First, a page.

Ex-Argentinean leader given jail term for arms smuggling

Carlos Menem is first democratically elected president to receive prison sentence

Senator Carlos Menem poses in his house in Buenos Aires in 2009.
Senator Carlos Menem poses in his house in Buenos Aires in 2009.ENRIQUE MARCARIAN (REUTERS)

Carlos Menem on Thursday became the first democratically elected president of Argentina to be slapped with a prison sentence. The former Peronist leader, now 82, was given seven years in prison for his role in smuggling arms to Croatia and Ecuador during his 10-year tenure (1989-1999).

Menem, who is still a senator, was also barred from public office for 16 years, but this decision will be appealed before the Supreme Court.

The former president had already been found guilty by another court in March, but the sentence had not yet been defined. Until now, the only leaders to be sent to jail in Argentina were former military dictators.

Still remembered for his playboy attitude and his Ferrari, Menem was found guilty of signing three secret decrees authorizing the sale of 6,500 tons of war material to Panama and Venezuela between 1991 and 1995, although in reality the weapons ended up in Croatia and Ecuador, both of whom were under United Nations arms embargoes. The European country was fighting for independence from the former Yugoslavia, under Serbian domination. The court, in handing down the sentence, noted that Argentinean soldiers were on the ground at the time, serving as part of a UN peace mission.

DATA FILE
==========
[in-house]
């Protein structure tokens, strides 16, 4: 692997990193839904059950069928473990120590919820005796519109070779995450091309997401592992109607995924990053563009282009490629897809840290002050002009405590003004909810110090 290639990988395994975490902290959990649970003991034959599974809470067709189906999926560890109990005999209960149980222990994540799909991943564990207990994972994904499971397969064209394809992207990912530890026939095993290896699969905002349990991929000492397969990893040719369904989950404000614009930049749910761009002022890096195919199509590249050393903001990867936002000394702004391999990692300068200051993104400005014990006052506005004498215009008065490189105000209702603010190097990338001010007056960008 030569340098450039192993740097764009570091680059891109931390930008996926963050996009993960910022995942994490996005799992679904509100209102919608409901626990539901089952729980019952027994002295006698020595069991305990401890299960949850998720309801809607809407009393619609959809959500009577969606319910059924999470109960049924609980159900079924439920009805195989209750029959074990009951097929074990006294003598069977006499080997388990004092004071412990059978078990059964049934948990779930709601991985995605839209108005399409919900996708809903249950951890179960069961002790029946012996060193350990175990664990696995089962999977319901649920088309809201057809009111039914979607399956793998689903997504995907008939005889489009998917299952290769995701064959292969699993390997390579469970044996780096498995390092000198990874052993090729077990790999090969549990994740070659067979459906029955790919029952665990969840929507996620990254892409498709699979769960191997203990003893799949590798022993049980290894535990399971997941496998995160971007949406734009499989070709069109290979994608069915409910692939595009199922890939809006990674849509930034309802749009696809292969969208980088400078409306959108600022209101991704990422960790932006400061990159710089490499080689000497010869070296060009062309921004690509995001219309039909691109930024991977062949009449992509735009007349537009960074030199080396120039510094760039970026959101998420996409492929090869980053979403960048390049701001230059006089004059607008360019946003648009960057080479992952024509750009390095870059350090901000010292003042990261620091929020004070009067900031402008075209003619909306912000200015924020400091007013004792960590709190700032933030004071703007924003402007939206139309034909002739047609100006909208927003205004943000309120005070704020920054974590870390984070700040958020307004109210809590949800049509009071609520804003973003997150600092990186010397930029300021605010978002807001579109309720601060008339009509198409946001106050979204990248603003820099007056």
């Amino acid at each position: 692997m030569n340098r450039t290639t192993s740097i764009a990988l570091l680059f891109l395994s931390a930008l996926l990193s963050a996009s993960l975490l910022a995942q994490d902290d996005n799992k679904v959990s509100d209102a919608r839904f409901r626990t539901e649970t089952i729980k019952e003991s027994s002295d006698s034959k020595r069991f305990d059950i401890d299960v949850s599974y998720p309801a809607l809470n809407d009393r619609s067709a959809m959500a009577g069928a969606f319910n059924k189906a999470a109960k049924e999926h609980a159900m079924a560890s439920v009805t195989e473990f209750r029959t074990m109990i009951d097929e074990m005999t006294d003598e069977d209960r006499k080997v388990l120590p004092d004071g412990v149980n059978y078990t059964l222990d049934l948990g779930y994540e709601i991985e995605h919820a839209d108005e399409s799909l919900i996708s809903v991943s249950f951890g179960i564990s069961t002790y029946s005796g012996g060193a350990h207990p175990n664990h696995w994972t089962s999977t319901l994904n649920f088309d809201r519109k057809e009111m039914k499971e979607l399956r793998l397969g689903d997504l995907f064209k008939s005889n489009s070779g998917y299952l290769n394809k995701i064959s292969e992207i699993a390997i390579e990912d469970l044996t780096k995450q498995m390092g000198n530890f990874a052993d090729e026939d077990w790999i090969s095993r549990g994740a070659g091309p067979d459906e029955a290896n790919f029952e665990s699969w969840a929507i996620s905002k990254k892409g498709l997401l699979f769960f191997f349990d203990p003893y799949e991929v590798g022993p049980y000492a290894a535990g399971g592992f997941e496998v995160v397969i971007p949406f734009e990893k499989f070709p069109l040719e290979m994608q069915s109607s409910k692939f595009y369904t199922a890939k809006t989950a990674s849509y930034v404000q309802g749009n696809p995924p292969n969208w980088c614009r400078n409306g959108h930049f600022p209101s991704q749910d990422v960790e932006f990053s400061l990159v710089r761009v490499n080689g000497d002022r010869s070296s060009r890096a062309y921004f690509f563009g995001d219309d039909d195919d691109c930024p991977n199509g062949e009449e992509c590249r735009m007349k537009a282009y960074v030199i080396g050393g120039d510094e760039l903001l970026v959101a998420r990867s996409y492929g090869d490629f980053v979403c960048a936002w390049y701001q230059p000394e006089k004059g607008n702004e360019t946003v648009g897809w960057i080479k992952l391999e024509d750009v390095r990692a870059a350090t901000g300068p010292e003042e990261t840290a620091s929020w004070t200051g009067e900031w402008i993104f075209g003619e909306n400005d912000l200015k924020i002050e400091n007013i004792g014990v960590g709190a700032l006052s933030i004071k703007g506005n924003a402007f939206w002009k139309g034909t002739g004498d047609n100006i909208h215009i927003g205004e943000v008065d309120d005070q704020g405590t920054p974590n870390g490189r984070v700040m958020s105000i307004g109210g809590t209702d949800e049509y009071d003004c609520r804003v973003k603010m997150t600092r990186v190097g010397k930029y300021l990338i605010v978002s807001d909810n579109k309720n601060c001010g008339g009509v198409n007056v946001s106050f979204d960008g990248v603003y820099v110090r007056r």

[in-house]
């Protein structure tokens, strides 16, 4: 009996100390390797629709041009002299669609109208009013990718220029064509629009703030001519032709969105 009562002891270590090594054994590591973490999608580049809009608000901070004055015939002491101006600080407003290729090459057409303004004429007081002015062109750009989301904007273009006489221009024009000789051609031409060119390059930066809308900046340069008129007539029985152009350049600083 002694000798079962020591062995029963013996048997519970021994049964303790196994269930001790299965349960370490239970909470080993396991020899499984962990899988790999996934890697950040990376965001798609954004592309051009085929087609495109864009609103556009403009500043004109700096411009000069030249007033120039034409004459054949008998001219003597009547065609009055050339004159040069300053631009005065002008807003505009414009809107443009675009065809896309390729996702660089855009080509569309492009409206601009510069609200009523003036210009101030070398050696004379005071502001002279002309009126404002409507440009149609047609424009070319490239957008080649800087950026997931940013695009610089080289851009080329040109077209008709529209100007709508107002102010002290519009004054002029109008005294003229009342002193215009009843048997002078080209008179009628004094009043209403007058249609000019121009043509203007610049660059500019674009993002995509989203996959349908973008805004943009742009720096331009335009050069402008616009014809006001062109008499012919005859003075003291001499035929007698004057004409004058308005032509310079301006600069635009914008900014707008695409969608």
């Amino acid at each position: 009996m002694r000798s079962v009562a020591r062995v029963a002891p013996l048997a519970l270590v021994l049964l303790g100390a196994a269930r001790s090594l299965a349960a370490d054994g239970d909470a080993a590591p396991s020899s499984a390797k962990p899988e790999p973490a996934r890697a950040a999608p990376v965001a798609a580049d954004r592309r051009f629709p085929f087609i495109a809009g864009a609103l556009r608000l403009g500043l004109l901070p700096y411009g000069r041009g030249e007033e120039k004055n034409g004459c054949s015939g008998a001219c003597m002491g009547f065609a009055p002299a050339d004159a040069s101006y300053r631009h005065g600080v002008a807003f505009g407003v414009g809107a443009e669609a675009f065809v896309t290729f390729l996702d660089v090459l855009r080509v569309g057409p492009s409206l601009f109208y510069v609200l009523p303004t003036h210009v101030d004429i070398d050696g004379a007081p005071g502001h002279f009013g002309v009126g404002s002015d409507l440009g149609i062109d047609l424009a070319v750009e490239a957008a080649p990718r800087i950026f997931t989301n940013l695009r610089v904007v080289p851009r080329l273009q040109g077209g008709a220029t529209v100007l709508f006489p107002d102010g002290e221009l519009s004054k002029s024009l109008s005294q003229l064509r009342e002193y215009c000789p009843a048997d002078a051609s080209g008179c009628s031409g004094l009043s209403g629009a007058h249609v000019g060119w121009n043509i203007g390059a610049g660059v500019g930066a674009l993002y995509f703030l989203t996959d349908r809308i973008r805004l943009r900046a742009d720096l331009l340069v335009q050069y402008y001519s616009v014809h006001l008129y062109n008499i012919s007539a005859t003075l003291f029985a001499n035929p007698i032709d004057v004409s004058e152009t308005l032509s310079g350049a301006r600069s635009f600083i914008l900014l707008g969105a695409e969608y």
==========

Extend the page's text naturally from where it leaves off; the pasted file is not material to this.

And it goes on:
In 1995 Ecuador was caught up in a military conflict with Peru over border disputes. Argentina was acting as one of the guarantors of peace between both nations, which had already faced off over similar issues in 1941 and 1981. News of the arms smuggling irritated Peruvian authorities, since Peru had been one of the few Latin American countries to offer Argentina military support during the Falklands War against Britain (1982).

Menem was the president who ended the hyperinflation of 1989/1990 and introduced the monetary system by which one peso equaled one US dollar. This system collapsed just two years after he left office. He was also the country’s leader at a time of economic growth — later termed unsustainable — tinged by rising unemployment. Menem opened up the national economy and undertook privatization drives in procedures that were often suspected of concealing corrupt practices. Several Spanish companies won state contracts during those years.

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